Erectile dysfunction (ED) is the inability to develop and maintain a penile erection for satisfactory sexual intercourse or activity. It is the most commonly reported sex problem in people with a penis, affecting at least 18 million people in the United States. It is also called erectile disorder.
The symptoms of ED may be exacerbated by age due to natural declines in testosterone. Testosterone is a hormone that influences the sex drive, among other functions. Testosterone replacement does not improve ED but can help with libido and arousal, making it easier to get an erection.
The ability to develop and maintain an erection is largely governed by sexual arousal, a complex process that involves the brain, hormones, emotions, nerves, muscles, and blood vessels.
Although older age is the variable most strongly associated with ED, physical or psychological factors can impact sexual function, desire, or arousal, all of which can cause ED.
This article will discuss ways to prevent ED, including diet, exercise, losing excess weight, managing high blood pressure and cholesterol, smoking cessation, alcohol moderation, stress reduction, and more.
Eating a diet rich in natural foods like fruits, vegetables, whole grains, and fish—with lesser amounts of red and processed meats and refined grains—has been shown to decrease the likelihood of ED.
A study of over 21,000 found that men with the greatest adherence to a Mediterranean diet or Alternative Healthy Eating Index 2010 (AHEI-2010) diet were least likely to develop erectile dysfunction.
These diets emphasize the consumption of vegetables, fruits, nuts, legumes, and fish or other sources of long-chain fatty acids (types of omega-3 fatty acids), and avoidance of red and processed meats.
Men under 60 who most closely adhered to the Mediterranean diet were 40% more likely to regain normal sexual function. Of note, eating a heart-healthy diet also lowers your cardiovascular risk factors, such as blood pressure, blood sugar, and cholesterol levels. These factors greatly contribute to the development of ED.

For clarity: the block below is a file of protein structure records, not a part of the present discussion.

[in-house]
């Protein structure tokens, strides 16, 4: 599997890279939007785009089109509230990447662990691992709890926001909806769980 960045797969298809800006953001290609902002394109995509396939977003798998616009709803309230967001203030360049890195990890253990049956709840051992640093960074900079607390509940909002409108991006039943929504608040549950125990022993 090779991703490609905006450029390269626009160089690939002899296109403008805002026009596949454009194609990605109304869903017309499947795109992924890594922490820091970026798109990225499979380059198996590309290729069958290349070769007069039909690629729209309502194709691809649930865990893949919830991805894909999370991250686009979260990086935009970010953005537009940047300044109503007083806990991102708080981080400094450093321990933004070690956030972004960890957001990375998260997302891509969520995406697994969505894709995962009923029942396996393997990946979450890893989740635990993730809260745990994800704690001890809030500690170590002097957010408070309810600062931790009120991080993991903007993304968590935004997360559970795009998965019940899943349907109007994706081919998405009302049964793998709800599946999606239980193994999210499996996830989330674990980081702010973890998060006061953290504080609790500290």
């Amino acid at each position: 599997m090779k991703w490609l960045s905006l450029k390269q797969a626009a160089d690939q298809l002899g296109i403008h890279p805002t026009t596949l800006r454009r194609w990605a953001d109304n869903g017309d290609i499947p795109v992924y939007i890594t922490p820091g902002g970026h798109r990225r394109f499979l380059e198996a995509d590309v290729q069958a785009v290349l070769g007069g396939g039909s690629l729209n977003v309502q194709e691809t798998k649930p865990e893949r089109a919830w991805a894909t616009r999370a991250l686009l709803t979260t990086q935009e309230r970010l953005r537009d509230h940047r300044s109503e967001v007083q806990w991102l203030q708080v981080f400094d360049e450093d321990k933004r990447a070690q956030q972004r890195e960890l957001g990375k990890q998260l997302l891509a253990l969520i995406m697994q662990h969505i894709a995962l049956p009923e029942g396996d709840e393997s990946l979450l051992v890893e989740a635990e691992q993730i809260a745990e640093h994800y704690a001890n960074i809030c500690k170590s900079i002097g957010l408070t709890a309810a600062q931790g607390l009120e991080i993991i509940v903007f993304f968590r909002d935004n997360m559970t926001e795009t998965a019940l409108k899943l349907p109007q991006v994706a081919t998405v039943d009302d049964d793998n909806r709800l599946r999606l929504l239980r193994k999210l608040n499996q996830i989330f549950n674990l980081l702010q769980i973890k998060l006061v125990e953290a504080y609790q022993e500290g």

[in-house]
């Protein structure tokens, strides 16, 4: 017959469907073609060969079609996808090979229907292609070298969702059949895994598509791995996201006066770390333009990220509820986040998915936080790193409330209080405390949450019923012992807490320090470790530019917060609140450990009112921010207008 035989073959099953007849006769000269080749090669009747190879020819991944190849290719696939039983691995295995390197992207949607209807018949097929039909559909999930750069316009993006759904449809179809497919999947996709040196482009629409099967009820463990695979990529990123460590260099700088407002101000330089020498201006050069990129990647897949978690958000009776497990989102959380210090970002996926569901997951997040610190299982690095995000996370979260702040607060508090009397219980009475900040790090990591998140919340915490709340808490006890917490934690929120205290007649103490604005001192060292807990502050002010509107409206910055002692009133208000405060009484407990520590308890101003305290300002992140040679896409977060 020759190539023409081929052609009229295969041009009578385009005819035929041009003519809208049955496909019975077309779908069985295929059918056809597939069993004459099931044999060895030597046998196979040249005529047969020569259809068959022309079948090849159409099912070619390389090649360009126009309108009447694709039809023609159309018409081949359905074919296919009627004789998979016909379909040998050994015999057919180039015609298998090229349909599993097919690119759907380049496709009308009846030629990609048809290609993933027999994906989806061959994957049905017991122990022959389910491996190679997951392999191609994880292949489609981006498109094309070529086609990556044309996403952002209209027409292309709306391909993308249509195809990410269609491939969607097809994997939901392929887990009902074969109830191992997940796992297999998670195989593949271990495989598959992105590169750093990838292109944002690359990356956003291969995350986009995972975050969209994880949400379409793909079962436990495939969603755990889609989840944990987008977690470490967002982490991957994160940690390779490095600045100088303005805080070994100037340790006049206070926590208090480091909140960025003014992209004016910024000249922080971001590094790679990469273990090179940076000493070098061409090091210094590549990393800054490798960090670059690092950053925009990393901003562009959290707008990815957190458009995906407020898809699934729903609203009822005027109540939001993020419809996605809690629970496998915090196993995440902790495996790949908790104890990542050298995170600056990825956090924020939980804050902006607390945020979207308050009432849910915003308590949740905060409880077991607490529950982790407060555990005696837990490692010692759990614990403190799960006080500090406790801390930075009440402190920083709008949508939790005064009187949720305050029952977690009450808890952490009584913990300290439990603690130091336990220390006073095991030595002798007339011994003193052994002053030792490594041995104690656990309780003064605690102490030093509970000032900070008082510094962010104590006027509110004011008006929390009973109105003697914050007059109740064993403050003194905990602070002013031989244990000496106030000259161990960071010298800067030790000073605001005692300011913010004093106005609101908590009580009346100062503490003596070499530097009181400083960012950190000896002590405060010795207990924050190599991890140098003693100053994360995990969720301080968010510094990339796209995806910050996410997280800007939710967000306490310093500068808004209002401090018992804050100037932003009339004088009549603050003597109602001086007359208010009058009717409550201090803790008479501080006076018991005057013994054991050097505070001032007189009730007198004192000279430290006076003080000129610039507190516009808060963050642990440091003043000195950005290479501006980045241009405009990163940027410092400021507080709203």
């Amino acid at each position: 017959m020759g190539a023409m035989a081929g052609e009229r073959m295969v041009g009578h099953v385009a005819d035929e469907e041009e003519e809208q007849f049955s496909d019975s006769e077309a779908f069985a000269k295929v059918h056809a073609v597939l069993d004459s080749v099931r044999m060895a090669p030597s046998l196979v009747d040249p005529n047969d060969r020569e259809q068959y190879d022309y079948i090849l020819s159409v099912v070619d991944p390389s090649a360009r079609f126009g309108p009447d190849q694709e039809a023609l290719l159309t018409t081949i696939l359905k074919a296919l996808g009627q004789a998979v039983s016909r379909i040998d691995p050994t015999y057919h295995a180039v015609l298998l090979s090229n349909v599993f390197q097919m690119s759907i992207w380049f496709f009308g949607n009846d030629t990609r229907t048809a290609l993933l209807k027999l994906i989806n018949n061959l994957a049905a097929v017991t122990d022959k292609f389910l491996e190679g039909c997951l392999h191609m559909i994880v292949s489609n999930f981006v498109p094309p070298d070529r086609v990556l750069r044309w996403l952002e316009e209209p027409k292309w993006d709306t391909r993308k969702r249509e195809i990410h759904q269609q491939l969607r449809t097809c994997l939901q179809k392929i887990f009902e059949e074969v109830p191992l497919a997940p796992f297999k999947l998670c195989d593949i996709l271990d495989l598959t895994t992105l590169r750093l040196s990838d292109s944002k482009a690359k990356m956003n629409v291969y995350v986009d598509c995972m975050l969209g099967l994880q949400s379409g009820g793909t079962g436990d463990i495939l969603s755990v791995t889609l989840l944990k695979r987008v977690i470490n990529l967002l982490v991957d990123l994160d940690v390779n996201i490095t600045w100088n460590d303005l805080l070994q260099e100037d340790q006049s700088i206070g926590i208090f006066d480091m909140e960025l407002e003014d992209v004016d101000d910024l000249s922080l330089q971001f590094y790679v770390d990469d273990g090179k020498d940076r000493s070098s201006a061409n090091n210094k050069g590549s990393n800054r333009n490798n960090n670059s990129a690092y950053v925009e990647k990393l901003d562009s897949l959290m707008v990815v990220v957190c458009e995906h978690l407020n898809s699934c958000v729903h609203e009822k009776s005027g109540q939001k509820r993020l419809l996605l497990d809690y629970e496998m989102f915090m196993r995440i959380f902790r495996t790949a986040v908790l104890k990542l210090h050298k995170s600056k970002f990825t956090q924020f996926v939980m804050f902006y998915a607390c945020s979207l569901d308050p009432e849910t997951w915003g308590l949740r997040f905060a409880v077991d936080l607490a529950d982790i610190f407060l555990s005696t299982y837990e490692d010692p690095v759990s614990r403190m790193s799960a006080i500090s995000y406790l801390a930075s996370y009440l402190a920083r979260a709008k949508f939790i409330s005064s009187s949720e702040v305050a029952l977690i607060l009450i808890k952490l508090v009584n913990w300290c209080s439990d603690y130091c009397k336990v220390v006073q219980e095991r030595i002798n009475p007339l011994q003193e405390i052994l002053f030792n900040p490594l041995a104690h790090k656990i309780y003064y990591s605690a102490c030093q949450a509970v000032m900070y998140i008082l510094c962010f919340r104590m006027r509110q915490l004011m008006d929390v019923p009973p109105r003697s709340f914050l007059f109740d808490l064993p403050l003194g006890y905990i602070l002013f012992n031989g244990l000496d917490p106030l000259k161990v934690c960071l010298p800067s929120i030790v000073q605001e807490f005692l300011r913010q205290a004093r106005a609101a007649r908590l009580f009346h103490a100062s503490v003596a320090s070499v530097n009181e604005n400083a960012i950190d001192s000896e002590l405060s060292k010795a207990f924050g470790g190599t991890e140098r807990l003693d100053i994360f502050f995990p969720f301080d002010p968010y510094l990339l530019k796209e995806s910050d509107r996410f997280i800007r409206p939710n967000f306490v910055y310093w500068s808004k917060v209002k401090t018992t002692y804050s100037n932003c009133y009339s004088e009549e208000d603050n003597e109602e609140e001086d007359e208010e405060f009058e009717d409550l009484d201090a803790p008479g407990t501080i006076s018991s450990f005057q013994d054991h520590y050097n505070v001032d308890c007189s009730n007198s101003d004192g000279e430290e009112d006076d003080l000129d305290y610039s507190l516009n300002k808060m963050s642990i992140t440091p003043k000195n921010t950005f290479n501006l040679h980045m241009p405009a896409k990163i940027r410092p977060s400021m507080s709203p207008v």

Keeping up with a regular exercise routine is especially helpful for those whose ED is caused by inactivity, poor circulation, obesity, low testosterone, or cardiovascular disease.
Exercise lowers blood pressure and blood sugar, increases blood circulation throughout the body, and improves heart health. It is also a natural way to raise testosterone levels. Burning fat also decreases the risk of vascular (blood vessel) disease and diabetes—two major causes of ED.
Curing your ED doesn’t necessarily mean that you have to make drastic changes. Even small increases in activity can make a difference.
One study found that patients recovering from a heart attack who were put on a progressive walking program starting at just six minutes a day reported 71% fewer incidences of ED over 30 days than those who didn’t walk.
Other research has suggested that moderate exercise can help restore sexual performance in obese middle-aged people with ED.
People with ED found at an early age (before age 50) may have undiagnosed cardiac problems. A person in this age group may be sent for a heart evaluation before treatment is started for the erection problems. Early-onset ED could be a warning sign for deeper issues in the heart.
Losing weight is a health goal for many reasons. Can one of those reasons be to help cure erectile dysfunction? The short answer is yes.
Weight loss has a twofold advantage of directly alleviating ED and improving your physical health. Dropping a few pounds lowers blood pressure and prevents further narrowing and blockages in your arteries, allowing blood to travel more efficiently.